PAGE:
Iain Henderson believes his Ulster team-mate Billy Burns will come back stronger after his last gasp error in Cardiff.
he 26-year-old out-half kicked a penalty dead deep into injury time, handing Wales a five-point victory in the Six Nations opener.
Burns, who was winning his fifth Ireland cap at the Principality Stadium, cut a devastated figure at full-time and his club captain said was one of those who consoled him in the aftermath.
"Everyone is different. Everyone processes the loss on how your game went. Some guys take a while to come around, some guys are ready for a crack immediately," Henderson said.
"Billy is upset. Billy puts a huge amount on his own shoulders a lot of the time and he has definitely – almost always – carried Ulster in the past. And he will do for Ireland in the future as well.
"Obviously, he realises, with that kick to the corner there, he is trying to get every single last inch out of that ball. He slightly overcooked it.
"I thought he was excellent when he came on. I think, when he goes back and looks at it again, he will take a lot from the impact he made.”
Ireland skipper Johnny Sexton, whose head injury led to Burns' introduction during a brutally physical match, echoed the second-row's comments.
"I said to him, you've got to go for it and he did. I went for one as well," the Leinster star said.
"When you're chasing a game, you're eight points down, or as Billy was five points down, you've got to put it five metres out.
"That's when you score tries. If you put it 10m out, even a good maul rarely gets over.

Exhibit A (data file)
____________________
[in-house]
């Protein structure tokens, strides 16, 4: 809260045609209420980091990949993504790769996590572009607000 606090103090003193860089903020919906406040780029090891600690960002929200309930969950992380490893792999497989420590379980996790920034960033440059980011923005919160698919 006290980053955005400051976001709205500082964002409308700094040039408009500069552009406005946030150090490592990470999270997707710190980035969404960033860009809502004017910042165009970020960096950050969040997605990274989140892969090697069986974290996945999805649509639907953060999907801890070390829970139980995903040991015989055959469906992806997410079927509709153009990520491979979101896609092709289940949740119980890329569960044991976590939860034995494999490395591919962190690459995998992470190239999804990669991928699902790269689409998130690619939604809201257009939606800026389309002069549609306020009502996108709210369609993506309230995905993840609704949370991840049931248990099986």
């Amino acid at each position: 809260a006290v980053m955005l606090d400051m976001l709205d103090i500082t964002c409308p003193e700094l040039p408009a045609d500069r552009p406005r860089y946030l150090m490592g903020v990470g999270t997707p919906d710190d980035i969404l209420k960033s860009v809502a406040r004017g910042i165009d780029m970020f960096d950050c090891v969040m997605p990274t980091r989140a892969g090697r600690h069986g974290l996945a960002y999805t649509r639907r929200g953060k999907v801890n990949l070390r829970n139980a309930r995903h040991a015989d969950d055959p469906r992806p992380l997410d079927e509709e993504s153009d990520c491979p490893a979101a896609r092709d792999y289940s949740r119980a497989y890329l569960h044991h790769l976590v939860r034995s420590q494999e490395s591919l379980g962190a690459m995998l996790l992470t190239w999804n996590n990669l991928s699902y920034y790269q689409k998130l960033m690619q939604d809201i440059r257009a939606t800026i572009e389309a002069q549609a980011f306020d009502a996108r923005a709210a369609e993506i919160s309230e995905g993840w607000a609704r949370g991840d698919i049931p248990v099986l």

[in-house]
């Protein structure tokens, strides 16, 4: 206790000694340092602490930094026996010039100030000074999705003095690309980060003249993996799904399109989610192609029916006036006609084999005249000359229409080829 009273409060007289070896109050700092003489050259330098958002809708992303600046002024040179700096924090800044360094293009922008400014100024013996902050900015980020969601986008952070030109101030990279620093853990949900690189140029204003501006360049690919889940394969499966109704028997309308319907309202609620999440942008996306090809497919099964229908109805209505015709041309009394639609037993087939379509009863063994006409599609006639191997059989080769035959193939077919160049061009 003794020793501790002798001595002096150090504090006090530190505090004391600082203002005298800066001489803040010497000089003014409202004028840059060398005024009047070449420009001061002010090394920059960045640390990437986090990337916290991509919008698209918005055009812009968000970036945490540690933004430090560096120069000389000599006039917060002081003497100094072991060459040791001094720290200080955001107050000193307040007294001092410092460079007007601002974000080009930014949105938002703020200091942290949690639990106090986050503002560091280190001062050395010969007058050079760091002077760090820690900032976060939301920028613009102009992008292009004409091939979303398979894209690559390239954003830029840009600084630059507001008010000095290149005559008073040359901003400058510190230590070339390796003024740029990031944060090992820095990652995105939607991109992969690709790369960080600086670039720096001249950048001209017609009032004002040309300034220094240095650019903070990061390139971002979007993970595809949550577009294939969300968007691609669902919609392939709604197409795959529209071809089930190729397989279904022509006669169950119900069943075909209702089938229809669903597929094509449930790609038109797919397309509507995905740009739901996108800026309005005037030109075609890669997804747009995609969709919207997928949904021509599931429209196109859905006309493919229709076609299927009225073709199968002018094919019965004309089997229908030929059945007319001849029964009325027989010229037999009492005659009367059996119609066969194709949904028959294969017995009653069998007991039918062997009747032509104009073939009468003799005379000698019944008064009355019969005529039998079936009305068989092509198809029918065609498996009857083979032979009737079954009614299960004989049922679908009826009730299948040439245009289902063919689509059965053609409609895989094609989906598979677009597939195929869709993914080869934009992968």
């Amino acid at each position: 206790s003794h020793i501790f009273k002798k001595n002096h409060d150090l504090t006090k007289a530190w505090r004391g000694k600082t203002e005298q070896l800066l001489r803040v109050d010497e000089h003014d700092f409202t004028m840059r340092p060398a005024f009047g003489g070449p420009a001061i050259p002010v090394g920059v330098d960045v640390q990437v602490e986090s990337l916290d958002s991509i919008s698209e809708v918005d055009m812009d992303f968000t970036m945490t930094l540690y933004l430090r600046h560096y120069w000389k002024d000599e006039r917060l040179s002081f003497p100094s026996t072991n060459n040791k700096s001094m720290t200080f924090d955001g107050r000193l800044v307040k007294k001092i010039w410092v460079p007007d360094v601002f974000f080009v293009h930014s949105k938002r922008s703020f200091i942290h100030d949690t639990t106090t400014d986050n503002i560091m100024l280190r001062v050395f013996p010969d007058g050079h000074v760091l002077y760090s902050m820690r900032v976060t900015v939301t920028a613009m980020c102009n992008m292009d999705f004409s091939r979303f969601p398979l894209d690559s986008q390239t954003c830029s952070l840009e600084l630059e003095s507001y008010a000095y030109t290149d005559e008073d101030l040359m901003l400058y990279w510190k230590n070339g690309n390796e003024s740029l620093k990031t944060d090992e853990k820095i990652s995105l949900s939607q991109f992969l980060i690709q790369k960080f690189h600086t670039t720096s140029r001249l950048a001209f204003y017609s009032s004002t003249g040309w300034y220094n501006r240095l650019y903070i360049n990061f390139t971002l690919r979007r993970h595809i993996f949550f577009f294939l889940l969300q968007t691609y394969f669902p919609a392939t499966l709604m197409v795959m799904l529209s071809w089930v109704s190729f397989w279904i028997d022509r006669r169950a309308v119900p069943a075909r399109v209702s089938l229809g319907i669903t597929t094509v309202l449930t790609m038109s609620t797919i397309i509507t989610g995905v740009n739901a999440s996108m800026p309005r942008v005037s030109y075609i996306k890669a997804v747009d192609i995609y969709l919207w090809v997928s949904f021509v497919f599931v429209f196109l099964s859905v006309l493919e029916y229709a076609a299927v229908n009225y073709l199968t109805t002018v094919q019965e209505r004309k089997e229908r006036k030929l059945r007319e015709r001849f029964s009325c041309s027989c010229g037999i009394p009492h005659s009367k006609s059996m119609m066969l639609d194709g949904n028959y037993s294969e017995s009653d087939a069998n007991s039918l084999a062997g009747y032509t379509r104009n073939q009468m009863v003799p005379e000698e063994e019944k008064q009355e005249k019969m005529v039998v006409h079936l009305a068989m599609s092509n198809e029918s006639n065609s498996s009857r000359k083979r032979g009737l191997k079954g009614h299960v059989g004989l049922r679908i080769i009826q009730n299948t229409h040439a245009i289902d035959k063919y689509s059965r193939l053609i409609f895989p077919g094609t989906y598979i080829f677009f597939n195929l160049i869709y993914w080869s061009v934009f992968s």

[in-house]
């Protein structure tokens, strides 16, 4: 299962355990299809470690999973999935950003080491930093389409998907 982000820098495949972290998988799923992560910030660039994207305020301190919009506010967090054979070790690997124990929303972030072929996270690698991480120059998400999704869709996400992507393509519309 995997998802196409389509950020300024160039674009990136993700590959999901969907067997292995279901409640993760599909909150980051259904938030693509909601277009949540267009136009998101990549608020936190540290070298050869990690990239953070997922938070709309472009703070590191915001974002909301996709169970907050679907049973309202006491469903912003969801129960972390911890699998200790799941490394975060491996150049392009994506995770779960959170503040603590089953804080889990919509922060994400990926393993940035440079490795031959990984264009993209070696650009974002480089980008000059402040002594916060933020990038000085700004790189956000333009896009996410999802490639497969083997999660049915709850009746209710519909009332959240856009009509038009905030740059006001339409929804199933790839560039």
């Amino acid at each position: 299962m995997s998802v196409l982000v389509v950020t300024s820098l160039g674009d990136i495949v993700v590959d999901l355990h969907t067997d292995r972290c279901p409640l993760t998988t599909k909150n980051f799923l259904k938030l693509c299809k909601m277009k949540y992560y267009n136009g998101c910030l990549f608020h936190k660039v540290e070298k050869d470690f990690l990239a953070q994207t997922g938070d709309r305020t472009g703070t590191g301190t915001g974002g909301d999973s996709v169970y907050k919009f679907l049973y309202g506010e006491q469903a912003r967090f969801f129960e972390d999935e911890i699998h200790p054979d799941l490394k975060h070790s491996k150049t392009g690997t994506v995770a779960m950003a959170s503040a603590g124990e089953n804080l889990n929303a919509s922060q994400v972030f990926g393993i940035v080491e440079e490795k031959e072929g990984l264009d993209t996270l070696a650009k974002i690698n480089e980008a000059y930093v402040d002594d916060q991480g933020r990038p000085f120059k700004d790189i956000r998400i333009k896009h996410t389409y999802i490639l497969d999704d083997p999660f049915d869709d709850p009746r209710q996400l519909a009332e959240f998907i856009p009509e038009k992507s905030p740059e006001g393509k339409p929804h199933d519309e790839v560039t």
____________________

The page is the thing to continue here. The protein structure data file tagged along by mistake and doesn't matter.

"Other days you're the hero when you stick it on the 5m (line). It's the life of the No 10.
"It comes down to small margins. I thought he did very well in the other parts of the game. That's one moment but there's plenty through that second half where we could have done better but it's tough with 14 men.
"As a ten, you have moments when you're a hero and you have moments when you're a villain.
"You put yourself in those moments, that's the responsibility that you have. If you kick the ball to the '22', that's worse for me than trying to stick it five metres out and it not coming off. He'll learn and he'll go again."
Ireland were forced to play with 14 men for 67 minutes after Peter O'Mahony's red card and Henderson, who was one of five survivors from the 2016 win over South Africa with 14 men, praised the team's character for the way they stayed in the match.
"You got to realise you cannot be having any wastage in the rucks. You cannot be having those extra dips that you might have. You got to be quite smart," he said.
"I think Wales did a cracking job at keeping us out. I felt we attacked very well and credit to them they did well to hold us out until the end of the game.
"But I also thought our guys did a very good job to have us pushing to go in right to the final whistle.
"It is frustrating but it would be even more frustrating if we were down by 20 points.
"You got to go back and look at what we have done well. The first weekend of rugby in the Six Nations has shown us three very different but very exciting games of rugby.
"Next weekend will give a huge pointer of what direction the tournament is going to go and how teams are shaping up against each other.
"If someone asked me before the game if someone got a card early on I would have expected everyone to dig in the way they did. That’s the type of group that we are, that is the type of friends we have become. That shows in our training.
"Johnny just spoke about how frustrating it is to show glimpses of what we are going to become. Now we got to start playing like the team we can become.
"I was excited to see us get a full rattle at a game today. Frustrating not to have 15 players so I look forward to when we do get that chance.”